Saudi Arabia’s Cautious Approach to Solar Power Policy

Oliver McPherson-Smith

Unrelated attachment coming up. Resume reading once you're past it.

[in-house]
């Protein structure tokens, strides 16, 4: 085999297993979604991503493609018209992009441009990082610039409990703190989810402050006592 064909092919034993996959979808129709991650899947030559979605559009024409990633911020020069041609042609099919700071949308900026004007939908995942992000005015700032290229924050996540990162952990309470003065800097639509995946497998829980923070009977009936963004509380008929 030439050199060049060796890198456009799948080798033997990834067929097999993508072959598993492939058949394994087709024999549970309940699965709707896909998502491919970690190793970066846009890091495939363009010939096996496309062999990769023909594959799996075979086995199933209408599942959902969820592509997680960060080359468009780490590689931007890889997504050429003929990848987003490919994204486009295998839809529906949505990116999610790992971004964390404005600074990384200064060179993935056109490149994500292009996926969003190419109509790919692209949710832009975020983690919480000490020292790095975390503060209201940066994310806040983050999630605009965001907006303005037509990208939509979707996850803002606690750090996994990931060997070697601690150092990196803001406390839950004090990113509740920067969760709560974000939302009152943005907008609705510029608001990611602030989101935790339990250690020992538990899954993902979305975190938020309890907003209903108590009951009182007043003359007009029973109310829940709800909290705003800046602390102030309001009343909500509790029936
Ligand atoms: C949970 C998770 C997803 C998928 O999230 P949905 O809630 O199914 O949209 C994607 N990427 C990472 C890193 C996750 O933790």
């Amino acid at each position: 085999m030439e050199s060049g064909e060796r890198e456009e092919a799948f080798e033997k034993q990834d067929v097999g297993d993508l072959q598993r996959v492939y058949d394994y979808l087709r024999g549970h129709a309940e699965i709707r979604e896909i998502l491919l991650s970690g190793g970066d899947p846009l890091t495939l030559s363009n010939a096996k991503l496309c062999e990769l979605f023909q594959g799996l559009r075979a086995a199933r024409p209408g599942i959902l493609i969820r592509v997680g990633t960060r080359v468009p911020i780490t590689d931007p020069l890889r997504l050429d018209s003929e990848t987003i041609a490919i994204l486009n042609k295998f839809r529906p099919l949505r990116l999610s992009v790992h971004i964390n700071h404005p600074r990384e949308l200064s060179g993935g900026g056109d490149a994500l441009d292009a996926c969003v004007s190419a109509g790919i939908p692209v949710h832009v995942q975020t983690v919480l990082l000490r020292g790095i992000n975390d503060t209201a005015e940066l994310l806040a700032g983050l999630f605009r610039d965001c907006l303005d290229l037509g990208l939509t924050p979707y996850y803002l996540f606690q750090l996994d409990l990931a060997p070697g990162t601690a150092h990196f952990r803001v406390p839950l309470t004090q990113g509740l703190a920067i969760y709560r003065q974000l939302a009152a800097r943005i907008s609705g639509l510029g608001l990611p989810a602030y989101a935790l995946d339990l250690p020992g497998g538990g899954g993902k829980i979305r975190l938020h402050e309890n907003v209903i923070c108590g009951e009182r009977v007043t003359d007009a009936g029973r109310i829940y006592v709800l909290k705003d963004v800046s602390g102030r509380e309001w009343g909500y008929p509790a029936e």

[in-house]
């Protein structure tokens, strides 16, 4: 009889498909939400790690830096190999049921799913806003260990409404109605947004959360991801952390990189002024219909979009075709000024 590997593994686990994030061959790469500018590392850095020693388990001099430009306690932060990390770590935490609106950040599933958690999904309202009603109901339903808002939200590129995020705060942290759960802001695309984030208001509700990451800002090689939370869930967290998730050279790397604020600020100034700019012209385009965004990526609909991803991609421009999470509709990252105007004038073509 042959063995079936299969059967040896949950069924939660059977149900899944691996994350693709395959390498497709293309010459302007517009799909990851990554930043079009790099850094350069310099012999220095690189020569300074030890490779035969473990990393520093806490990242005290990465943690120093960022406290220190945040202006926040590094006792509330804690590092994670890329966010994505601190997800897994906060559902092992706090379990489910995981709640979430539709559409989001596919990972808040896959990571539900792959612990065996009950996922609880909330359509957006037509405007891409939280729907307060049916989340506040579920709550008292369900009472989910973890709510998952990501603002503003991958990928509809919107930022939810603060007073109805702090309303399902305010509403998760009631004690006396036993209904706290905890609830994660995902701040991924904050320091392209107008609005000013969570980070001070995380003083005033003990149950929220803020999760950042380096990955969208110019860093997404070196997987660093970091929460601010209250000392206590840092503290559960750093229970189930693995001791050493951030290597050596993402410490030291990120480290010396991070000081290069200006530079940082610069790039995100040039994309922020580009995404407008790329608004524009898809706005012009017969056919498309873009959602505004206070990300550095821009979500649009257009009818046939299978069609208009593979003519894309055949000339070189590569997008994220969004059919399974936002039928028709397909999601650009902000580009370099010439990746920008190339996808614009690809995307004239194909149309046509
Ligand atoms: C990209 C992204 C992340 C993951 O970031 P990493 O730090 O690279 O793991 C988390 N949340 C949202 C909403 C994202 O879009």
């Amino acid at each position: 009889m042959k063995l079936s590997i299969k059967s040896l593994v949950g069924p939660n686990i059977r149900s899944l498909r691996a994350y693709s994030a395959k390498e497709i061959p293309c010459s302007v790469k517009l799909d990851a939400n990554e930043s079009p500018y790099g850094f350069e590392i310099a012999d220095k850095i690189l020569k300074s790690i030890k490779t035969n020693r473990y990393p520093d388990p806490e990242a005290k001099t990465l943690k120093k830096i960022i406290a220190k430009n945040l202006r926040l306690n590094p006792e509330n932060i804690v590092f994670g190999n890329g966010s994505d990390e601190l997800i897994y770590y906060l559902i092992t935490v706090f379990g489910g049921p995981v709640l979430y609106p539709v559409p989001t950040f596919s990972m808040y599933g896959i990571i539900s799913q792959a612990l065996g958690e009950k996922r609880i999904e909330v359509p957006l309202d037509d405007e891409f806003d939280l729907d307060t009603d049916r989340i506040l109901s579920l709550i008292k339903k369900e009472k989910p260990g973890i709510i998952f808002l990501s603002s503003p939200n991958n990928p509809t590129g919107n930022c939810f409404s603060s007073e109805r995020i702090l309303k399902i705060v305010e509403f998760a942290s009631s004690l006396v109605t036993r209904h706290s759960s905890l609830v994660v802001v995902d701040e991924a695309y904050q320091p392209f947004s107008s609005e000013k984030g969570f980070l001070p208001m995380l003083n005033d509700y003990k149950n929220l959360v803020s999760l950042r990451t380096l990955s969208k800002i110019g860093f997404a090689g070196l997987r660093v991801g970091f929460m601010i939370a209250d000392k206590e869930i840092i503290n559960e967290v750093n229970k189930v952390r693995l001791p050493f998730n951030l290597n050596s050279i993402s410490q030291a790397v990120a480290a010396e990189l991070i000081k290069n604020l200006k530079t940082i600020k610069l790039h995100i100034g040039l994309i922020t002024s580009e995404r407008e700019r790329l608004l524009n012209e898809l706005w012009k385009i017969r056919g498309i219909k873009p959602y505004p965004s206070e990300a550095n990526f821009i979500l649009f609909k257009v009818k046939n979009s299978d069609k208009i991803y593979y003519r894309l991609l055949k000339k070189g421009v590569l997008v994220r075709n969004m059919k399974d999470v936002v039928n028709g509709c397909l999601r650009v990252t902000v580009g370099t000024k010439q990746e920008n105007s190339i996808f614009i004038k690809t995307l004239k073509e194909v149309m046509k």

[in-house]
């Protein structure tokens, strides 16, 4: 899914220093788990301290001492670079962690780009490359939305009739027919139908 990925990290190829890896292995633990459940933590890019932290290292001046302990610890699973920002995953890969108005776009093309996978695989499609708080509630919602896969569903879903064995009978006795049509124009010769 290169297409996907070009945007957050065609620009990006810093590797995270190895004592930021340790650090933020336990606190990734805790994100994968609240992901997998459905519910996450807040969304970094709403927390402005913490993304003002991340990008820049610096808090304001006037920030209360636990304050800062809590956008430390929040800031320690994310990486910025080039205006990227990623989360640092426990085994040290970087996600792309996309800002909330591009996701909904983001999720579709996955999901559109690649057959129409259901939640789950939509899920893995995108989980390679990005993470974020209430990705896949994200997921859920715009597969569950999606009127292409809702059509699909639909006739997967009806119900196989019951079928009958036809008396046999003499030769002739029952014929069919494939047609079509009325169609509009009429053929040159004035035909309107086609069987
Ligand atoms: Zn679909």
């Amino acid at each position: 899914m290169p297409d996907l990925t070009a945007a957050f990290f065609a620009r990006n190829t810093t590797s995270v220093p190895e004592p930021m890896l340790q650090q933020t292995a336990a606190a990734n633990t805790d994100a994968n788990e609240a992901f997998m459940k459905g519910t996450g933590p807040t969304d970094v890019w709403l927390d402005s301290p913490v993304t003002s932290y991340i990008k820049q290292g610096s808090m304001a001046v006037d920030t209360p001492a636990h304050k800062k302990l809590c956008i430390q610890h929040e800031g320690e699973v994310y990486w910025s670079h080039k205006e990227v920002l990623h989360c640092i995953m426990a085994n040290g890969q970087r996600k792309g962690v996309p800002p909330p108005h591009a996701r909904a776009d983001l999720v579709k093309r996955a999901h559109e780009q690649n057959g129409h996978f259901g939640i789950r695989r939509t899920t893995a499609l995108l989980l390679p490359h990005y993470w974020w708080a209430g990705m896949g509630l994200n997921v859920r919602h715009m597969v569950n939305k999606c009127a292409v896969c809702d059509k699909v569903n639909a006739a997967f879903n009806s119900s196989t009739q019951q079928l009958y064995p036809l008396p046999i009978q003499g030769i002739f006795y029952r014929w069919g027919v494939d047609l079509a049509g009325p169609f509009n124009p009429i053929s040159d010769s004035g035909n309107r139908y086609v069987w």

The desire to harness the power of the sun to meet Saudi Arabia’s energy needs is understandable. With intense, year-round solar radiation, as well as a vast expanse of land, the Kingdom is blessed with the physical requirements needed to take advantage of this source of renewable energy. Likewise, the opportunity cost of the countless barrels of oil that are currently used for power generation is a cause for considering alternative energy sources. While the neighboring United Arab Emirates may have taken an early lead in developing a solar generation capacity, Saudi Arabia has launched a variety of reforms and projects that are rapidly establishing the Kingdom’s presence in the solar energy sphere. Much media attention has been given to the most ambitious projects, such as the 200 gigawatt (GW) Softbank agreement of March 2018 and the reliance on renewable energy for NEOM, the transnational city and economic zone being constructed near Tabuk, and their feasibility has been widely discussed. However, the policies that have the greatest effect on the citizens of Saudi Arabia and the Kingdom’s business community are often overlooked. The successful development of the nation’s utility-scale photovoltaic capacity and tendering process, as well as the overhaul of electricity tariffs, are the building blocks on which Saudi Arabia’s most ambitious—and utilitarian—plans will rely. Unlike the volatile nature of the “megaprojects,” the Saudi government’s approach to these most crucial innovations has been marked by caution and gradual progression, in order to guarantee their success.